The disappearance of darkness

Discussion in 'Digital Cameras' started by Me, May 7, 2013.

  1. Me

    Eric Stevens Guest

    So the first thing you do when responding to my question is postulate
    circumstances when it is irrlevant. Brilliant.
    Whatever you built in the 70s would not have been what is known as
    'high fidelity'. Whatever you were doing would not have made much
    There are obviously some things you don't understand. And never will
    by the look of it. Hint - consider the effects on the feedback loop.
    Eric Stevens, May 26, 2013
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  2. That is exactly my point -- thet you can be misled by blidly following
    obvious "evidence-based" scientific experiments if you haven't taken
    the care to make explicit the underlying assumptions and made sure
    that the implied models hold.
    Chris Malcolm, May 26, 2013
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  3. Me

    Alan Browne Guest

    Again there are two forms.

    Corona discharge has a 'crackling' sound. (dry air).

    Magnetic effect has a humming noise. (humid air)
    Alan Browne, May 26, 2013
  4. Me

    Eric Stevens Guest

    Sorry. I missed that.
    Eric Stevens, May 26, 2013
  5. Me

    BobF Guest

    This is what you said:

    Irrelevent? **** YOU'RE STUPID!!
    Totally missed the point you FUCKING ASSHOLE!

    F U C K O F F !!

    - P L O N K -
    BobF, May 27, 2013
  6. Me

    Eric Stevens Guest

    'Two forms' of humming I presume.

    There is a third: vortex shedding induced by wind.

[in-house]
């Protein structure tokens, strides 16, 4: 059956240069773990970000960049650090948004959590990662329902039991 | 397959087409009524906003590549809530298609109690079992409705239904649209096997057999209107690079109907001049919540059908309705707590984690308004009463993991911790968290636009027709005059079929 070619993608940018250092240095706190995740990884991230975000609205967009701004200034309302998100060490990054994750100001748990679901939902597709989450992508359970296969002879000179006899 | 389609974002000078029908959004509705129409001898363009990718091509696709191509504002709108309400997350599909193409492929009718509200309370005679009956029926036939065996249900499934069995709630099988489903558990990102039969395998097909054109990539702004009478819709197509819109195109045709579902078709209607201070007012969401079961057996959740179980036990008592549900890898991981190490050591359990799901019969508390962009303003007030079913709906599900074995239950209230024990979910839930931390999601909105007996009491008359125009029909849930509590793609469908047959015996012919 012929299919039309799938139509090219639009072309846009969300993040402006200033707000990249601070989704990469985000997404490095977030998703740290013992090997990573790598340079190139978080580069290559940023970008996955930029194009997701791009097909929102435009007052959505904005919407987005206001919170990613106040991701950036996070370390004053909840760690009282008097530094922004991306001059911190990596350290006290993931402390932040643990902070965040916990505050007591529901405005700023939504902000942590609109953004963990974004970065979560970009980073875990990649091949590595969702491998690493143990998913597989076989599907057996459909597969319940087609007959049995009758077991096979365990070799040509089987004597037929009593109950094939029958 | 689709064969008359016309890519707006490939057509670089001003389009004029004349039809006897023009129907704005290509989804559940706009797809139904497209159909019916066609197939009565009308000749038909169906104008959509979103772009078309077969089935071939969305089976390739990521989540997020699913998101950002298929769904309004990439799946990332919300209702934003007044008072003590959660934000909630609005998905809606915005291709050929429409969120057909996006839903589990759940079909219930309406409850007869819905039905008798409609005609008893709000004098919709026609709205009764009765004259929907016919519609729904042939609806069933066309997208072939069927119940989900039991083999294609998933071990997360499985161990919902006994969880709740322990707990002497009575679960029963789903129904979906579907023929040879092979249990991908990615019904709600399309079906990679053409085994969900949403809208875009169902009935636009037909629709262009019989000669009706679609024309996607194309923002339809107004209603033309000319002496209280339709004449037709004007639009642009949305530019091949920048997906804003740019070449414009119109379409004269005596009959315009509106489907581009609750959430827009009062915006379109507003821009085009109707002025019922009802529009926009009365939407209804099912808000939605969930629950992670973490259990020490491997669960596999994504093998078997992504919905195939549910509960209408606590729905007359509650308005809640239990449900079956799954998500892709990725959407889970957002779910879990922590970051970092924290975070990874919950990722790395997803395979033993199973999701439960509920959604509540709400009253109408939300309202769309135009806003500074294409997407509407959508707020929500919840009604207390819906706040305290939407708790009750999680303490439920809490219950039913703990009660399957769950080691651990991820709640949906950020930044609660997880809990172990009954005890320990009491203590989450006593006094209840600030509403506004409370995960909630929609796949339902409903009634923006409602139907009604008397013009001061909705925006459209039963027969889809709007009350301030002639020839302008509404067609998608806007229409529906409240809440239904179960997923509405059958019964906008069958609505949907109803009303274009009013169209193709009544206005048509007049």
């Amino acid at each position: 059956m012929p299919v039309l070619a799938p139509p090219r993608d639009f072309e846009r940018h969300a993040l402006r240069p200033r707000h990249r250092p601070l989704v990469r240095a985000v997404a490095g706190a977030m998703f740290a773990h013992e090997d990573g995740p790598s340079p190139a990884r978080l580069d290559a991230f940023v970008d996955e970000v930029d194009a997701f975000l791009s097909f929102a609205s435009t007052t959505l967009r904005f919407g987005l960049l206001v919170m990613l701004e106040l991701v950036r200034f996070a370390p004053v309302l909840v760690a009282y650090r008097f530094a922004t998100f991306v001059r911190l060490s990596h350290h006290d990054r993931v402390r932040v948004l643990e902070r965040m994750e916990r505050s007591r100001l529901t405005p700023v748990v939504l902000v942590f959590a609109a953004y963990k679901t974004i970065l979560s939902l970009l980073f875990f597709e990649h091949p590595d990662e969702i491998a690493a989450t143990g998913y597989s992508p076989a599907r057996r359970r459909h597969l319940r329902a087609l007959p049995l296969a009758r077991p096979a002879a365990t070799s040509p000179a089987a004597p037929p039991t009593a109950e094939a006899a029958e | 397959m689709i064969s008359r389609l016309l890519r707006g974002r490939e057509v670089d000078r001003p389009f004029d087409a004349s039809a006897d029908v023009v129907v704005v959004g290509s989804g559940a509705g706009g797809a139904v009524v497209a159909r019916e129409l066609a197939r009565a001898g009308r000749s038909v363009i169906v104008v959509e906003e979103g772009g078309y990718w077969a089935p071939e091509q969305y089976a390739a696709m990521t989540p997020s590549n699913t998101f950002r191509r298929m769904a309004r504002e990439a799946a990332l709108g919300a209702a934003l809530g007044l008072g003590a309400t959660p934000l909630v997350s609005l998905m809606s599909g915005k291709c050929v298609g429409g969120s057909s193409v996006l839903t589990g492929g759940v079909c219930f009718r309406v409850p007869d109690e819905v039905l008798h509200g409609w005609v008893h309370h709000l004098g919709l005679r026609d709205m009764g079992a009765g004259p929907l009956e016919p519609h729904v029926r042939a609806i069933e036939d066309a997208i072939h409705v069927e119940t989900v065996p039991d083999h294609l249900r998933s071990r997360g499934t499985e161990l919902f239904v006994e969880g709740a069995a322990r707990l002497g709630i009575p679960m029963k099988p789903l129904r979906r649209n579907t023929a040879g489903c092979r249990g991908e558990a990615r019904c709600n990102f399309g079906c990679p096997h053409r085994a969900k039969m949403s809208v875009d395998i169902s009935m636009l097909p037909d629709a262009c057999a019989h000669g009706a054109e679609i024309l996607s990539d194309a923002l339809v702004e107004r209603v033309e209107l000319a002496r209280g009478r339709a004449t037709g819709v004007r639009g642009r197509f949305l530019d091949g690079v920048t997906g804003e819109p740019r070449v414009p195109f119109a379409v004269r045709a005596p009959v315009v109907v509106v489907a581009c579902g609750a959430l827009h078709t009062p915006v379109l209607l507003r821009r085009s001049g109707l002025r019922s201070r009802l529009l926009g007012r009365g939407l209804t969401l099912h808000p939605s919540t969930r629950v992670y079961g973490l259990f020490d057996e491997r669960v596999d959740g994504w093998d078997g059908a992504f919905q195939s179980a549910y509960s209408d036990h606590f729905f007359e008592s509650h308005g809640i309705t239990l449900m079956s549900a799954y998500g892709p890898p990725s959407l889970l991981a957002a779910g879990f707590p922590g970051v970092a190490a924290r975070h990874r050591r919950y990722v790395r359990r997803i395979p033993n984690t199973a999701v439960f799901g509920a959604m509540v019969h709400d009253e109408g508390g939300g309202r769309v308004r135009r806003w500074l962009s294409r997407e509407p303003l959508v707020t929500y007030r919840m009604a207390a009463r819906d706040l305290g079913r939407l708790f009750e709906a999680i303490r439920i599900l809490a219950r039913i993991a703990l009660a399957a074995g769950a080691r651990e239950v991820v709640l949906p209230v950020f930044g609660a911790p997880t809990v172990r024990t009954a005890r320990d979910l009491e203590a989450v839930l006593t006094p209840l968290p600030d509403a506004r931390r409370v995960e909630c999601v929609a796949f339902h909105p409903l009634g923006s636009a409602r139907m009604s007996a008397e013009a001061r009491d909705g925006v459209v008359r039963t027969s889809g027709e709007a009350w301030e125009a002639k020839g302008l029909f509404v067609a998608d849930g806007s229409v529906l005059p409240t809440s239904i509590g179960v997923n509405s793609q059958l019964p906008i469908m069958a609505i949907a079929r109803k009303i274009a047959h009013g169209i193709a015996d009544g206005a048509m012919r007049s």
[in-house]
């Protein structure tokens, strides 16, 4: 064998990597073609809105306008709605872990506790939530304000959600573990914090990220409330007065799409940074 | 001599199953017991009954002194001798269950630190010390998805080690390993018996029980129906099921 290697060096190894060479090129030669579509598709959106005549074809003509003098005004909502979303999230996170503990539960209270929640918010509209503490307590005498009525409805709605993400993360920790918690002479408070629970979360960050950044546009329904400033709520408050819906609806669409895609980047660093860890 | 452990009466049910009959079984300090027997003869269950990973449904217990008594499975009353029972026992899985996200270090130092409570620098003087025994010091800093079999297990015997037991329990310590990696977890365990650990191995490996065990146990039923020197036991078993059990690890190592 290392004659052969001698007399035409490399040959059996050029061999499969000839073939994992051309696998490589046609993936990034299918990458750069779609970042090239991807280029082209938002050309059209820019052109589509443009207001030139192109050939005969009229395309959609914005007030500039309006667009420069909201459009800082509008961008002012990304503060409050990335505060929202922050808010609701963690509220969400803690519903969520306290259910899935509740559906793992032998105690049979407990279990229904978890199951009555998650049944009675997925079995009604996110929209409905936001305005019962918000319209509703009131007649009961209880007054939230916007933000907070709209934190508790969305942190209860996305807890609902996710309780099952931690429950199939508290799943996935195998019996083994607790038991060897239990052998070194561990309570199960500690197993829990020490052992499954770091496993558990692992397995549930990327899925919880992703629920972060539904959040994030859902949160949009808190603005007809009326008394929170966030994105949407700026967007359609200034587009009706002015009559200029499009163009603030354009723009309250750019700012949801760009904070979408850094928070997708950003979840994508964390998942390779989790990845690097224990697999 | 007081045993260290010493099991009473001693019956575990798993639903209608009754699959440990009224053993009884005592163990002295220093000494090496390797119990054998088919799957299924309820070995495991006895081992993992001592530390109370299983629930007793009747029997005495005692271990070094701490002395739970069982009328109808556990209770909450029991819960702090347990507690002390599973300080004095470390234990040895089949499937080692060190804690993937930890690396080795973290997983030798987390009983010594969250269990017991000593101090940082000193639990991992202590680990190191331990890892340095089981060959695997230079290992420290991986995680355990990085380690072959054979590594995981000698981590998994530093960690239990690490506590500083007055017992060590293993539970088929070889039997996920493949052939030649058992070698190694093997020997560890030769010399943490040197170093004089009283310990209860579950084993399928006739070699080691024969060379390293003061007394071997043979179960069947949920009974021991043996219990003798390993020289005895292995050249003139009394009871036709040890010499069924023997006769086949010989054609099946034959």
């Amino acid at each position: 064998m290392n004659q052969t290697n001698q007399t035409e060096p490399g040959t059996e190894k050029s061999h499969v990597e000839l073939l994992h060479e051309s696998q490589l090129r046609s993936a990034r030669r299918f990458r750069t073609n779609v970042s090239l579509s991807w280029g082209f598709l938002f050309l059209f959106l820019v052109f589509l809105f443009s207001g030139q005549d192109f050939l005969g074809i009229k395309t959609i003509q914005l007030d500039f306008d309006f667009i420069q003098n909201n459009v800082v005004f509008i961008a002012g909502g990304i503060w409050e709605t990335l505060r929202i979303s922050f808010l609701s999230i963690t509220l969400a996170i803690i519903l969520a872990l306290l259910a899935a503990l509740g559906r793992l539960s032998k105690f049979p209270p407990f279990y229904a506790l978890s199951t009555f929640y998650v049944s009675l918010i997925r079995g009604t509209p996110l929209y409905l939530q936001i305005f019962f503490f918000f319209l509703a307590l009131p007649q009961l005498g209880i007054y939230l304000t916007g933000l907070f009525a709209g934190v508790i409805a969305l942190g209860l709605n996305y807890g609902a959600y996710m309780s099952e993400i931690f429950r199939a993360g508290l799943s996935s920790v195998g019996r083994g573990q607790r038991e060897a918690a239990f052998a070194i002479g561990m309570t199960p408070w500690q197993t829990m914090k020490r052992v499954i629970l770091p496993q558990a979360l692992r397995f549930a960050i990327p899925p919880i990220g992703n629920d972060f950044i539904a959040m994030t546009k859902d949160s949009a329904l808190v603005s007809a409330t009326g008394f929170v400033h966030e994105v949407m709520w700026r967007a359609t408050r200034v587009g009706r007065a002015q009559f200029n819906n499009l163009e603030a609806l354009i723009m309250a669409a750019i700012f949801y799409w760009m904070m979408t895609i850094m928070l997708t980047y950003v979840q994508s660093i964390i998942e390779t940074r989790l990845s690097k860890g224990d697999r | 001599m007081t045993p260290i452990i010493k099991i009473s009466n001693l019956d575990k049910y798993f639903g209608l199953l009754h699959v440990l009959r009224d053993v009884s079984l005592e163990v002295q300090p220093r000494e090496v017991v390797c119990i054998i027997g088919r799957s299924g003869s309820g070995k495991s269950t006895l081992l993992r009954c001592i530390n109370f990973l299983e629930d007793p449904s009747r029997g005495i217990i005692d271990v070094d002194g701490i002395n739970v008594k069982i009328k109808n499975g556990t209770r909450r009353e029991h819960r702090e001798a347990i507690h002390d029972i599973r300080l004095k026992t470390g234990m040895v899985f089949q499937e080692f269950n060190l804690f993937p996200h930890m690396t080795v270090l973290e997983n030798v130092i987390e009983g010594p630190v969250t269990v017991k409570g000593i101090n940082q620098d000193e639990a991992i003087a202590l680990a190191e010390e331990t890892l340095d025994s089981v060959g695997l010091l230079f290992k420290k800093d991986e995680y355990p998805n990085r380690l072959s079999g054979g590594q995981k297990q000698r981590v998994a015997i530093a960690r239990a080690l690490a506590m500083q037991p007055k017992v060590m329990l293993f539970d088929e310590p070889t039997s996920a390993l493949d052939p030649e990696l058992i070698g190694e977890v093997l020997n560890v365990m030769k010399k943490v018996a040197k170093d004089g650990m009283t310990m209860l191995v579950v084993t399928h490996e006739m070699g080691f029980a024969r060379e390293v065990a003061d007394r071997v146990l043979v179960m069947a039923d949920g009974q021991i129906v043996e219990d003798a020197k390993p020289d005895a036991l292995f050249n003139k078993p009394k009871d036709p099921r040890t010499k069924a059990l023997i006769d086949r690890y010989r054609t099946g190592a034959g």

What is the source of the magnetic field in your "Magnetic Effect"
    with which the current interacts and why is it only present when the
    air is humid?
    Eric Stevens, May 27, 2013
  7. Me

    Eric Stevens Guest

    You somehow overlooked this bit:
    Eric Stevens, May 27, 2013
  8. Me

    Trevor Guest

    An obvious contradiction. An experiment is *not* "evidence based" if it
    relies on unproven assumptions and models.
    That's how psuedo science works of course.

    Trevor, May 27, 2013
  9. Me

    Alan Browne Guest

    No. The crackling sound is not all like a hum.
    We were addressing the electrical form of noise - most often heard when
    the air is still. If it makes you feel warm and fuzzy nobody denies
    that wind can make wires hum.
    When the air is humid there is something to make noise (water droplets
    moving around). The magnetic field is generally present at all times.
    Think about it. Let your compass guide you.
    Alan Browne, May 27, 2013
  10. Me

    Eric Stevens Guest

    .... and I replied
    So we weren't just addressing the electrical form of noise. We were
    discussing the humming of power lines.
    I thought you would be relying on the earth's magnetic field. This
    shouldn't be affected by humidity. Nor should the water droplets be
    affected by magnetism. They do however produce a leakage path which
    reduces the dielectric strength of the air.
    Eric Stevens, May 27, 2013
  11. Me

    Whisky-dave Guest